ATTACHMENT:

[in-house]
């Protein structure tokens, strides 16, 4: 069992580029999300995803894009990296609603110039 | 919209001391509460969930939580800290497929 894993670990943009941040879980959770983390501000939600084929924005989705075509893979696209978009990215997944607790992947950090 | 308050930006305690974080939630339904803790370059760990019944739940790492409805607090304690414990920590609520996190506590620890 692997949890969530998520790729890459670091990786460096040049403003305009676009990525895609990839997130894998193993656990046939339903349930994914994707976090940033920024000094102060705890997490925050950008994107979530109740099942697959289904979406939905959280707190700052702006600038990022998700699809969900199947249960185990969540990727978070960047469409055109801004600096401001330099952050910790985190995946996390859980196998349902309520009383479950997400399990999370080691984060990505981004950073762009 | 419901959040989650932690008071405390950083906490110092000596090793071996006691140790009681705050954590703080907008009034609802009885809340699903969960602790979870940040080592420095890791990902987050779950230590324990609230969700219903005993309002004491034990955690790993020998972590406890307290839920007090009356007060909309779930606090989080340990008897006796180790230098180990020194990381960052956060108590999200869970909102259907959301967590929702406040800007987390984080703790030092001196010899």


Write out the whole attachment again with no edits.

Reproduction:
[in-house]
């Protein structure tokens, strides 16, 4: 069992580029999300995803894009990296609603110039 | 919209001391509460969930939580800290497929 894993670990943009941040879980959770983390501000939600084929924005989705075509893979696209978009990215997944607790992947950090 | 308050930006305690974080939630339904803790370059760990019944739940790492409805607090304690414990920590609520996190506590620890 692997949890969530998520790729890459670091990786460096040049403003305009676009990525895609990839997130894998193993656990046939339903349930994914994707976090940033920024000094102060705890997490925050950008994107979530109740099942697959289904979406939905959280707190700052702006600038990022998700699809969900199947249960185990969540990727978070960047469409055109801004600096401001330099952050910790985190995946996390859980196998349902309520009383479950997400399990999370080691984060990505981004950073762009 | 419901959040989650932690008071405390950083906490110092000596090793071996006691140790009681705050954590703080907008009034609802009885809340699903969960602790979870940040080592420095890791990902987050779950230590324990609230969700219903005993309002004491034990955690790993020998972590406890307290839920007090009356007060909309779930606090989080340990008897006796180790230098180990020194990381960052956060108590999200869970909102259907959301967590929702406040800007987390984080703790030092001196010899």